The Philadelphia Inquirer quoted Professor Lisa Tucker in an article on three cases to be argued before the Supreme Court on October 8. The court will consider whether sexual orientation and gender identity are protected from employment discrimination under the Civil Rights Act of 1964. Title VII of that act prohibits employment discrimination on the basis of race, color, religion, sex, and national origin. Two of the cases will be arguing that sexual orientation should be considered a subset of sex, and a third will make the same argument for gender identity.
The Inquirer reported:
These cases are about the interpretation of an existing law, one that could be changed by Congress under the normal legislative process, not needing a constitutional amendment. Lisa Tucker, an expert on the Supreme Court and a professor in Drexel University’s Kline School of Law, said that difference could prove important: The court may say Congress has had ample opportunity to make this the law but hasn’t, effectively deferring to the legislative system.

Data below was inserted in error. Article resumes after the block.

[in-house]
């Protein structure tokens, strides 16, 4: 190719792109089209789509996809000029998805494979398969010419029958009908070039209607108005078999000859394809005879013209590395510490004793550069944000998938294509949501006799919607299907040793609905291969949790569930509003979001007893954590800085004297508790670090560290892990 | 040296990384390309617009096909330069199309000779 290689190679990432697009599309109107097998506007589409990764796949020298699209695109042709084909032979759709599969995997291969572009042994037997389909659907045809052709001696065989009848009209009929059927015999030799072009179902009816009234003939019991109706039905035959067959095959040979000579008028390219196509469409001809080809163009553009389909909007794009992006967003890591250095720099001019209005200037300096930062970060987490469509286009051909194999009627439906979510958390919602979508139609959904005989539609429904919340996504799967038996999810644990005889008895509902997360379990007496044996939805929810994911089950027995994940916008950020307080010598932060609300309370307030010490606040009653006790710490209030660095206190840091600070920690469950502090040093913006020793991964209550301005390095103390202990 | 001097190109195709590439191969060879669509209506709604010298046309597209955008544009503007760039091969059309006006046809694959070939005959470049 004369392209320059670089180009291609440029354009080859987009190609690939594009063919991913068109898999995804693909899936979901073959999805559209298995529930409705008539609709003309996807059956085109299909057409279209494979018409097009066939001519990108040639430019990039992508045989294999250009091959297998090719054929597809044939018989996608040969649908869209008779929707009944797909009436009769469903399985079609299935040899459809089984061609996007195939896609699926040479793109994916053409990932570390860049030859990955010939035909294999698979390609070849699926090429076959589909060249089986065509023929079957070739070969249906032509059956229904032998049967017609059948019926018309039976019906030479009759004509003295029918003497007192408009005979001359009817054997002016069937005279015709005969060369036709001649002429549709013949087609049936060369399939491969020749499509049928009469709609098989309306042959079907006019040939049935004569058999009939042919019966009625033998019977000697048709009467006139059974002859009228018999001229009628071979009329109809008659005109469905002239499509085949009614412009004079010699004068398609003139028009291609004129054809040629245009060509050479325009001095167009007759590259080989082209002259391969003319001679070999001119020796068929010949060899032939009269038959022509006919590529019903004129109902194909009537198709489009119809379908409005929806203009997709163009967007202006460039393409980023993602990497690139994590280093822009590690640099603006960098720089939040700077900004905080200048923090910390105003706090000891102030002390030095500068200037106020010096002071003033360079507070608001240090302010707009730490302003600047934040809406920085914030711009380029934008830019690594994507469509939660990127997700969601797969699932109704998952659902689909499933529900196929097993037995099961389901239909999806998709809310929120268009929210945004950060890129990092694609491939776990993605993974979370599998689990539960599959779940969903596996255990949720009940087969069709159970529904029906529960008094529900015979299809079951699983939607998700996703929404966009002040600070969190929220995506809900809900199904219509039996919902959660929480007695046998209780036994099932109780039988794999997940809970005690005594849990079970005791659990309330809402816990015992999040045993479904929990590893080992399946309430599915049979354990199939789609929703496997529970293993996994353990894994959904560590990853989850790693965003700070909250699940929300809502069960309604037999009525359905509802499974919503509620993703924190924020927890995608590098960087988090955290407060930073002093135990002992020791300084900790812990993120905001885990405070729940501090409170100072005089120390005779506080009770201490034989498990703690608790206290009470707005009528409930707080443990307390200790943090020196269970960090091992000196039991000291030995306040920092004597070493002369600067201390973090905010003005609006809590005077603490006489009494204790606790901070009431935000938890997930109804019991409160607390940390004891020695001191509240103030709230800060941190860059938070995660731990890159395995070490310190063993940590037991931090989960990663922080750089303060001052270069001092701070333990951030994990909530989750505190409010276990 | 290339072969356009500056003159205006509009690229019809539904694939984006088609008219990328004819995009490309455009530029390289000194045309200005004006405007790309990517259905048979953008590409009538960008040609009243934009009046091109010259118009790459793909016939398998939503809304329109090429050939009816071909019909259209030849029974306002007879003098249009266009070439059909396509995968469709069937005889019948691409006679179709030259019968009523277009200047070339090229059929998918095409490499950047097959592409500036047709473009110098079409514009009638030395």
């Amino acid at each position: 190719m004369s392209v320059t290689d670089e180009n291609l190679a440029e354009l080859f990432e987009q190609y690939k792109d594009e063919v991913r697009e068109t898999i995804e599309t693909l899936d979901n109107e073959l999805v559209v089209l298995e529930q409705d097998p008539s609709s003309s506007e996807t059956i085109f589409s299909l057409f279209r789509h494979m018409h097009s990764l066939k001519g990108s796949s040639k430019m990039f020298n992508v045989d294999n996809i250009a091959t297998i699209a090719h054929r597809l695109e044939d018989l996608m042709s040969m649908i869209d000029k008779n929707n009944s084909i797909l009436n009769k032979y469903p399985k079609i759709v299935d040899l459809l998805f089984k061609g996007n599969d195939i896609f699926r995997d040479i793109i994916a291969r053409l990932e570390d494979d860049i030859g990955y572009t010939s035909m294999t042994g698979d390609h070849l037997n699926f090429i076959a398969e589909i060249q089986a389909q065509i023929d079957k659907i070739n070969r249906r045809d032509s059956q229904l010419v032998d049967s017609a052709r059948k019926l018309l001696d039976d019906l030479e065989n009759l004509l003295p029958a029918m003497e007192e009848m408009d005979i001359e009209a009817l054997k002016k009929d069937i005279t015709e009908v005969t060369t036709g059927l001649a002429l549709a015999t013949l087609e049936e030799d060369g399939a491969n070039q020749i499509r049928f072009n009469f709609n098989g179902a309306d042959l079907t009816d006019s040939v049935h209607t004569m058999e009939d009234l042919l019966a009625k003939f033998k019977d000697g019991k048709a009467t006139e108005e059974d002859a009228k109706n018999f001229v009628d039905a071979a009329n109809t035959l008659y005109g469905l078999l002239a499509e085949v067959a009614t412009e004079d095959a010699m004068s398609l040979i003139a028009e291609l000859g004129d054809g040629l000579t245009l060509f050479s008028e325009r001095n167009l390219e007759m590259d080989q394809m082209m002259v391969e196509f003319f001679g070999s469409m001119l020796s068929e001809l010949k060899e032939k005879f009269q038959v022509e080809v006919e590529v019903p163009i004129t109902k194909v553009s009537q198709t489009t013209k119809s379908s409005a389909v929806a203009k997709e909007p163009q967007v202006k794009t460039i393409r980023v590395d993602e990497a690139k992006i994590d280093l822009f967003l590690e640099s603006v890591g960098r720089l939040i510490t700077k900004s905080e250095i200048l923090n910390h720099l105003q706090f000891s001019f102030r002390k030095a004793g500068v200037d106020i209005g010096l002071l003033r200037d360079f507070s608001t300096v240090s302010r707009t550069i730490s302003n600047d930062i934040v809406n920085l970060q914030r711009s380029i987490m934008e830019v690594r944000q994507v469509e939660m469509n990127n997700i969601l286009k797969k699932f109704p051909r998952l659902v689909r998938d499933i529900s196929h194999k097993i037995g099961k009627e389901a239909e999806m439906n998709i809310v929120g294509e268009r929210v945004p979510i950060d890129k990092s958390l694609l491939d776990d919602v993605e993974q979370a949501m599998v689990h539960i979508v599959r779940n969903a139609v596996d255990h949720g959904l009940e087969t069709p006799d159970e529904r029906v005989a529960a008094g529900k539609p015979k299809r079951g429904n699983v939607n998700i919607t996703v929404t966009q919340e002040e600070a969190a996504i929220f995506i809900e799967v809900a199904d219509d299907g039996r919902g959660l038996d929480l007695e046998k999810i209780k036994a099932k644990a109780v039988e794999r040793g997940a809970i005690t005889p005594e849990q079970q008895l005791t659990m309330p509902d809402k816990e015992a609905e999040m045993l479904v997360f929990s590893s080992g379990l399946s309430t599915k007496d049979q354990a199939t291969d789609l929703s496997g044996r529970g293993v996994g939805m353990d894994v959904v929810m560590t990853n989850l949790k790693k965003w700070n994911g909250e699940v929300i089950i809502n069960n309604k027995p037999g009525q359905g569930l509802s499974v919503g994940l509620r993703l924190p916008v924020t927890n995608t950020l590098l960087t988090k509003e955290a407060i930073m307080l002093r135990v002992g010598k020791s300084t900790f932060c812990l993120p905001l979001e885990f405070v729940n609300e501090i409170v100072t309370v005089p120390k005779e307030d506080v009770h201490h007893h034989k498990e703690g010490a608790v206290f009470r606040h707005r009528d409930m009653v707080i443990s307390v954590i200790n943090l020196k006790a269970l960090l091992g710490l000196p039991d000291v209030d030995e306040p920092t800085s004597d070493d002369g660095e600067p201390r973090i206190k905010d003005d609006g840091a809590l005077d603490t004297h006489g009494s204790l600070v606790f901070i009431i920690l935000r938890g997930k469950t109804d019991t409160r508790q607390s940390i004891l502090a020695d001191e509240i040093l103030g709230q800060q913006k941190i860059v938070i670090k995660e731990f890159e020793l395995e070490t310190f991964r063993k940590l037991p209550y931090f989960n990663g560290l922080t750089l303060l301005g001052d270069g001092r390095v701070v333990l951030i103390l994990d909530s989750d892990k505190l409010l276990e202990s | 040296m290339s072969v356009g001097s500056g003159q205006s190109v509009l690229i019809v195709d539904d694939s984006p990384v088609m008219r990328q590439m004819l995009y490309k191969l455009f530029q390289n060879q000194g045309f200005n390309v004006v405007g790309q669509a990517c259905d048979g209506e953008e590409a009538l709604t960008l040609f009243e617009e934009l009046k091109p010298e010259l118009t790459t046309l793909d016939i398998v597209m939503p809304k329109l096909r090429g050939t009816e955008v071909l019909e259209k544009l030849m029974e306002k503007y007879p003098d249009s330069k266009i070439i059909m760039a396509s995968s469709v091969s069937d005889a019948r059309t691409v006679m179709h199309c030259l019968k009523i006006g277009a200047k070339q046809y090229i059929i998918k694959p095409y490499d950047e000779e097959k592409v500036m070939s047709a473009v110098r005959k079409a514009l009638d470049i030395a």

An authority on the U.S. Supreme Court, Tucker is the author of the forthcoming book “Supreme Secrets: Access, Transparency, and the United States Supreme Court” from Stanford University Press.